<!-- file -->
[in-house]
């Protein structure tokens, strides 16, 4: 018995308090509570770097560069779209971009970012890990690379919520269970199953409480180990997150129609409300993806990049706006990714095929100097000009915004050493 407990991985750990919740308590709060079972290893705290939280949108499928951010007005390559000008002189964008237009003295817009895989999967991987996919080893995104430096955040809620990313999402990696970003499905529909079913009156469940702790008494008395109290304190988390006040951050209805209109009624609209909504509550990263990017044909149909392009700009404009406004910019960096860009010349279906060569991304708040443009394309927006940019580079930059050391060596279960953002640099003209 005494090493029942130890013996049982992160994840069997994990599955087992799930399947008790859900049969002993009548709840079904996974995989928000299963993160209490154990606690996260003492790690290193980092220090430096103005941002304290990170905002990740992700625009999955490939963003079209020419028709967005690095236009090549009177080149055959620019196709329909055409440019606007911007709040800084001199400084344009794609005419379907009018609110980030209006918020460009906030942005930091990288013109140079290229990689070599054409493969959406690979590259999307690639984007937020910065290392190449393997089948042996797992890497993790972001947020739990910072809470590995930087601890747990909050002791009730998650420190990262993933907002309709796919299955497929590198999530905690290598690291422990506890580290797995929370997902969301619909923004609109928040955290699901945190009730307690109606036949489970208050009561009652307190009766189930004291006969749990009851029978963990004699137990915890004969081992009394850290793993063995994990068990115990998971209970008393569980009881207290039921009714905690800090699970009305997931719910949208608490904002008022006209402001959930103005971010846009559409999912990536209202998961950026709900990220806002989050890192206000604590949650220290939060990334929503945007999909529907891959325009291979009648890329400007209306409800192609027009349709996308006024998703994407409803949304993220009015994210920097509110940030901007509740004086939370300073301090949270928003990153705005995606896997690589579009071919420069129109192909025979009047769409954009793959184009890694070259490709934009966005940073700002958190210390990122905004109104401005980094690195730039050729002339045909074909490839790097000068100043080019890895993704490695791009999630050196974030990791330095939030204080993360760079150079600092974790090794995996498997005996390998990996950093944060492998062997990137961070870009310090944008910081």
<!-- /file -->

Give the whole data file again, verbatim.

[in-house]
């Protein structure tokens, strides 16, 4: 018995308090509570770097560069779209971009970012890990690379919520269970199953409480180990997150129609409300993806990049706006990714095929100097000009915004050493 407990991985750990919740308590709060079972290893705290939280949108499928951010007005390559000008002189964008237009003295817009895989999967991987996919080893995104430096955040809620990313999402990696970003499905529909079913009156469940702790008494008395109290304190988390006040951050209805209109009624609209909504509550990263990017044909149909392009700009404009406004910019960096860009010349279906060569991304708040443009394309927006940019580079930059050391060596279960953002640099003209 005494090493029942130890013996049982992160994840069997994990599955087992799930399947008790859900049969002993009548709840079904996974995989928000299963993160209490154990606690996260003492790690290193980092220090430096103005941002304290990170905002990740992700625009999955490939963003079209020419028709967005690095236009090549009177080149055959620019196709329909055409440019606007911007709040800084001199400084344009794609005419379907009018609110980030209006918020460009906030942005930091990288013109140079290229990689070599054409493969959406690979590259999307690639984007937020910065290392190449393997089948042996797992890497993790972001947020739990910072809470590995930087601890747990909050002791009730998650420190990262993933907002309709796919299955497929590198999530905690290598690291422990506890580290797995929370997902969301619909923004609109928040955290699901945190009730307690109606036949489970208050009561009652307190009766189930004291006969749990009851029978963990004699137990915890004969081992009394850290793993063995994990068990115990998971209970008393569980009881207290039921009714905690800090699970009305997931719910949208608490904002008022006209402001959930103005971010846009559409999912990536209202998961950026709900990220806002989050890192206000604590949650220290939060990334929503945007999909529907891959325009291979009648890329400007209306409800192609027009349709996308006024998703994407409803949304993220009015994210920097509110940030901007509740004086939370300073301090949270928003990153705005995606896997690589579009071919420069129109192909025979009047769409954009793959184009890694070259490709934009966005940073700002958190210390990122905004109104401005980094690195730039050729002339045909074909490839790097000068100043080019890895993704490695791009999630050196974030990791330095939030204080993360760079150079600092974790090794995996498997005996390998990996950093944060492998062997990137961070870009310090944008910081």